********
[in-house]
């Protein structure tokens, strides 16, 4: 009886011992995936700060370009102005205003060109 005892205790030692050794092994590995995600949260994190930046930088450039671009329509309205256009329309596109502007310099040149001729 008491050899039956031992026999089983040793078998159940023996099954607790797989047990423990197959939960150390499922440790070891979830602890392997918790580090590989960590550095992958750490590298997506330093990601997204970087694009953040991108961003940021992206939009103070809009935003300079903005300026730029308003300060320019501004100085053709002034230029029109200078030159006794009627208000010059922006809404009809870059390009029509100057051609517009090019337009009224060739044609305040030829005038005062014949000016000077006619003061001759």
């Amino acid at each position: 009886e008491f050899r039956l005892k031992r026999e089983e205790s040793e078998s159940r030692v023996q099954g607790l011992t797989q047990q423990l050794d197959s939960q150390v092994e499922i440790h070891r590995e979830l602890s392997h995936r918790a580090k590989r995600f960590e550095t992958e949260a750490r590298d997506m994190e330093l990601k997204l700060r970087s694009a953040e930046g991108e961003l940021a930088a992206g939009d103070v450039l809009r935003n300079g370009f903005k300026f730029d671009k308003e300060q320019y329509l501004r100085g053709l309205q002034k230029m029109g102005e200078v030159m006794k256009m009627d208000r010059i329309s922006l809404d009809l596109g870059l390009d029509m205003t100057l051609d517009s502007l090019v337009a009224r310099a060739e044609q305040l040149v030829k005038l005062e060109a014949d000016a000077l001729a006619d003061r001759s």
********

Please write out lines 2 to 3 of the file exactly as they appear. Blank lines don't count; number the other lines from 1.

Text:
């Protein structure tokens, strides 16, 4: 009886011992995936700060370009102005205003060109 005892205790030692050794092994590995995600949260994190930046930088450039671009329509309205256009329309596109502007310099040149001729 008491050899039956031992026999089983040793078998159940023996099954607790797989047990423990197959939960150390499922440790070891979830602890392997918790580090590989960590550095992958750490590298997506330093990601997204970087694009953040991108961003940021992206939009103070809009935003300079903005300026730029308003300060320019501004100085053709002034230029029109200078030159006794009627208000010059922006809404009809870059390009029509100057051609517009090019337009009224060739044609305040030829005038005062014949000016000077006619003061001759």
């Amino acid at each position: 009886e008491f050899r039956l005892k031992r026999e089983e205790s040793e078998s159940r030692v023996q099954g607790l011992t797989q047990q423990l050794d197959s939960q150390v092994e499922i440790h070891r590995e979830l602890s392997h995936r918790a580090k590989r995600f960590e550095t992958e949260a750490r590298d997506m994190e330093l990601k997204l700060r970087s694009a953040e930046g991108e961003l940021a930088a992206g939009d103070v450039l809009r935003n300079g370009f903005k300026f730029d671009k308003e300060q320019y329509l501004r100085g053709l309205q002034k230029m029109g102005e200078v030159m006794k256009m009627d208000r010059i329309s922006l809404d009809l596109g870059l390009d029509m205003t100057l051609d517009s502007l090019v337009a009224r310099a060739e044609q305040l040149v030829k005038l005062e060109a014949d000016a000077l001729a006619d003061r001759s």